It’s one month since we started lockdown in the UK and about six weeks since I wrote my first blog post about this time of the Covid-19 pandemic. People talk about not knowing what day it is, about time passing slowly, or quickly, or both; one day merging into the next, sleep patterns disrupted, routines and schedules in disarray. I can barely remember how I lived ‘before’ and I certainly don’t know how we are going to return to the way it was, if we ever will.
I’m lucky to be living in a house with a garden and I hate hearing stories of people spying on other people and even informing the police because they’ve seen someone sitting in a park or other outdoor space. It’s unlikely that informers are doing any good and more likely that they are causing harm to someone’s mental health. Large groups congregating are one thing but a couple sitting down to enjoy some sunshine, well away from others, is another.
Gladly, I’ve also seen many signs of people being kind and caring. For example, I love the nods, waves and greetings that people send to each to other when passing on the street, criss-crossing across the road several times to avoid too close contact. That’s what we’re doing where I live in, in any case. Do people do the same where you are? And whatever you think about the cheering and clapping that can be heard on Thursday evenings, I’m glad to wave hello and chat from a safe distance to various neighbours, and to hear claps, cheers, whistles, car horns, fireworks through the surrounding streets. It reminds me that we all belong here together.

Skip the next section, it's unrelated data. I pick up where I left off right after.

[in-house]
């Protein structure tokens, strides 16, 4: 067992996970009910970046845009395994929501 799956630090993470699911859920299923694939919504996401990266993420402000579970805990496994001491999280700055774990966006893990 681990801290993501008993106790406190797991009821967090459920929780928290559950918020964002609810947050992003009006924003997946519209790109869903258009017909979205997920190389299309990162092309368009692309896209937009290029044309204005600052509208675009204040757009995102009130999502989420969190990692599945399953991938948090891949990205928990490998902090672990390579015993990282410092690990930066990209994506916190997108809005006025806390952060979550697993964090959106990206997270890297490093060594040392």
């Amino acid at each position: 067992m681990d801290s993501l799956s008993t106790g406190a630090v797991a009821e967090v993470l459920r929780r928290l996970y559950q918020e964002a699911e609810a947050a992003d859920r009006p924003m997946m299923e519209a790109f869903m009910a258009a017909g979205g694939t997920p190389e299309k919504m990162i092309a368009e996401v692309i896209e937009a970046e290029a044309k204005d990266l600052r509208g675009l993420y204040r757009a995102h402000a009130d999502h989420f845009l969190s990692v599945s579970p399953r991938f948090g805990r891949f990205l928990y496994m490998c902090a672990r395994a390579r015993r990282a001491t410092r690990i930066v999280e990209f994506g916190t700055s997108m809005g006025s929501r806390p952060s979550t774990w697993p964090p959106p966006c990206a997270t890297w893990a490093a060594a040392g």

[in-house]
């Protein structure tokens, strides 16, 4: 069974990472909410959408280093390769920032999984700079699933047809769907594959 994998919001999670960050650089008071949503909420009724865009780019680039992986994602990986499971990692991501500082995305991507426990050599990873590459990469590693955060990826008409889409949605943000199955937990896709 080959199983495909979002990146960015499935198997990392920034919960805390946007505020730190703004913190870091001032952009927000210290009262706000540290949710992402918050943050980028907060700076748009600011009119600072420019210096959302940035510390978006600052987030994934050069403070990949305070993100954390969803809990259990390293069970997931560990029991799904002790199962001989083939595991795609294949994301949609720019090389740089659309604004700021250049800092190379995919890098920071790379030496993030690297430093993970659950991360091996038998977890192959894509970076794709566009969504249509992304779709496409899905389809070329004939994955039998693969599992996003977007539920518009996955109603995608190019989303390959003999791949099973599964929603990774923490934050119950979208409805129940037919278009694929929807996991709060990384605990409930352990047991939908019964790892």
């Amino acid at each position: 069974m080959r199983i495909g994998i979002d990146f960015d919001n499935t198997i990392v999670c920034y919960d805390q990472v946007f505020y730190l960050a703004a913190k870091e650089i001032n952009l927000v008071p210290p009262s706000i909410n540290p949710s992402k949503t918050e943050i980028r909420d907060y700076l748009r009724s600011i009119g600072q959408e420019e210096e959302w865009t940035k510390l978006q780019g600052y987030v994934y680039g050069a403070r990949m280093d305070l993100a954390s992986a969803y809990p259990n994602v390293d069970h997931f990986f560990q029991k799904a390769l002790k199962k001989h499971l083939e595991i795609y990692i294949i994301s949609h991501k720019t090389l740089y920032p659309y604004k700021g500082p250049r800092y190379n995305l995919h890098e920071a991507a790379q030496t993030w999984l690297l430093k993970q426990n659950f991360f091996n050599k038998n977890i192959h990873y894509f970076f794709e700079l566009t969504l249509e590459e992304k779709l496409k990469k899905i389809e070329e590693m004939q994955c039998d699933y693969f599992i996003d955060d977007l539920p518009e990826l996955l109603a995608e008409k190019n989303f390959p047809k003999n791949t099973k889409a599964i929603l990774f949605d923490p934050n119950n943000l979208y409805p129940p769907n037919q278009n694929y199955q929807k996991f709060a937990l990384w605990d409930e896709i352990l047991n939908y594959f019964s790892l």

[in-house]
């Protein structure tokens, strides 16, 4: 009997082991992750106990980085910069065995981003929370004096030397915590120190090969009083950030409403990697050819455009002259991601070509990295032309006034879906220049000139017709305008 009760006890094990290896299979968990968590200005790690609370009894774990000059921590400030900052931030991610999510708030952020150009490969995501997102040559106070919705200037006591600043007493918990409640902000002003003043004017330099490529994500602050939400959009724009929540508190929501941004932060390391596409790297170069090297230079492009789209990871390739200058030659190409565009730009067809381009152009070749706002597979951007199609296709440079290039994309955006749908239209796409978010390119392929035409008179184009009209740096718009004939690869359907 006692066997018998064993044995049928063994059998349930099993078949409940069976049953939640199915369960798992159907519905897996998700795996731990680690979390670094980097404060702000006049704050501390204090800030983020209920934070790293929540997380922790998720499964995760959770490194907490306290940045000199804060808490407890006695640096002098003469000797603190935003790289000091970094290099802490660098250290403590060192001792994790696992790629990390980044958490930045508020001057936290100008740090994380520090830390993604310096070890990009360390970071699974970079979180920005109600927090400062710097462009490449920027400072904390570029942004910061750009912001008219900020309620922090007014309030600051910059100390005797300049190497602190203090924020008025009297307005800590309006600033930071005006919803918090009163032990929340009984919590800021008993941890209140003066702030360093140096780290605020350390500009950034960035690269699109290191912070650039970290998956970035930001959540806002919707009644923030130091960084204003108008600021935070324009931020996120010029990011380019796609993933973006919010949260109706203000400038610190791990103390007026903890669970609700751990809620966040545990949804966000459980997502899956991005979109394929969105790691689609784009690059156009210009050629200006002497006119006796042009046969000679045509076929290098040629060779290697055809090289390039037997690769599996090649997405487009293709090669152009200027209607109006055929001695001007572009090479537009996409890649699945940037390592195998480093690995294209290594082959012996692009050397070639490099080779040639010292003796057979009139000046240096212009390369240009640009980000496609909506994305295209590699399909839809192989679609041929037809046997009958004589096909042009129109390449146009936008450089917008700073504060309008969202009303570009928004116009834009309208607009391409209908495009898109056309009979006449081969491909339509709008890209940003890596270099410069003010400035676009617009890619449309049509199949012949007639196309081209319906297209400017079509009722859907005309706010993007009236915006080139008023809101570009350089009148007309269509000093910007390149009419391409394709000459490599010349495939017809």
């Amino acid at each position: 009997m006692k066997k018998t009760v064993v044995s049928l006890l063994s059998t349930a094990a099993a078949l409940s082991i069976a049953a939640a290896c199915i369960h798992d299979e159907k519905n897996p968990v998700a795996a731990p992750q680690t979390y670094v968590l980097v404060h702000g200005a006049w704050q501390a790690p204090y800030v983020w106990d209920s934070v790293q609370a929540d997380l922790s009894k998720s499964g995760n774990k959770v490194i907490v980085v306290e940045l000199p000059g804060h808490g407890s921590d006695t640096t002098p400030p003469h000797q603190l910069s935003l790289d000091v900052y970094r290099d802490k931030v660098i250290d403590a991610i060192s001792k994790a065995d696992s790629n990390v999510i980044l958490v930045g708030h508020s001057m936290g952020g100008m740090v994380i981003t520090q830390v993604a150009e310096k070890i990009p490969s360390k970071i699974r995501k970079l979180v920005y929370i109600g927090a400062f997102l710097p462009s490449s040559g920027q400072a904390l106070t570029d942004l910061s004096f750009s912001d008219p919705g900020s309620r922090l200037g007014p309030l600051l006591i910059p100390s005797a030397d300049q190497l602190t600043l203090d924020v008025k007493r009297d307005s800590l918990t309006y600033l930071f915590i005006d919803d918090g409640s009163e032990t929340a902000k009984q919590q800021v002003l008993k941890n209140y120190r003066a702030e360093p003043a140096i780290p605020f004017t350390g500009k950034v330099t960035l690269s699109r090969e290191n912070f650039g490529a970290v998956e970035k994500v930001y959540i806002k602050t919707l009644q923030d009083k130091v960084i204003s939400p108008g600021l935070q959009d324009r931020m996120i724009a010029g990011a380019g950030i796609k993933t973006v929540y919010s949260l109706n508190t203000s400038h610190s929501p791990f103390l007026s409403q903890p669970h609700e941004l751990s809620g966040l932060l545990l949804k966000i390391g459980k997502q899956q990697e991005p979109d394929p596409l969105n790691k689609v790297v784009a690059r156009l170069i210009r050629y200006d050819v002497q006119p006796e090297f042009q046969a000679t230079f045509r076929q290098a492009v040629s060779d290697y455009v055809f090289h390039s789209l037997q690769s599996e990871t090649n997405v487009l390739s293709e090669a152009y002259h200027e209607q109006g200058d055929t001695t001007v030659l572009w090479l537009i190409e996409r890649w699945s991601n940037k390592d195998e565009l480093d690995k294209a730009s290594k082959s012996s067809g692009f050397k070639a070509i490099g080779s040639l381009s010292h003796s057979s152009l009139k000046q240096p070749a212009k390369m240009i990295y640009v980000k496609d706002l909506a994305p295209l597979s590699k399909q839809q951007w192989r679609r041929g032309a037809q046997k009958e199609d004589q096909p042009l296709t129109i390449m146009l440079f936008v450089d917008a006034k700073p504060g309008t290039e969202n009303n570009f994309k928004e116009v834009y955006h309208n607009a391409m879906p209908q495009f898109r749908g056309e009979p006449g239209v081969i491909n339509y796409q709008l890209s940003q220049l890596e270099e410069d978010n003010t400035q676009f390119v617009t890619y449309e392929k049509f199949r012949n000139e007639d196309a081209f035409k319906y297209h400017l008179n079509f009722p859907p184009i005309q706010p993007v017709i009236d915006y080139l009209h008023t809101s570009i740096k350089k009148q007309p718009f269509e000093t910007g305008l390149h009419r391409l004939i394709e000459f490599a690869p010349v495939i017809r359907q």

I know that not everyone is living in a house with someone else and I feel for people living on their own with no physical contact. I’m grateful that both of my children came back home at the start of the pandemic in the UK because they were asked to move out of their university accommodation. Having said that, it’s tough on them, especially my daughter who was in her final year at Oxford, in gorgeous rooms in a beautiful setting with many plans to enjoy her final months as a student. I’ve been trying to empathise with her and can’t, obviously, be in her skin but I wonder if it might be something like the Sundays of my childhood and teenage years in the 1970s, when all shops and bars were closed, buses and trains ran on a Sunday timetable and the world felt as if it’d come to a standstill. It was fine if you were with people who understood you, usually people your own age, but most young people were stuck at home with their families and that wasn’t always the happiest place to be. It’s probably nothing like that at all!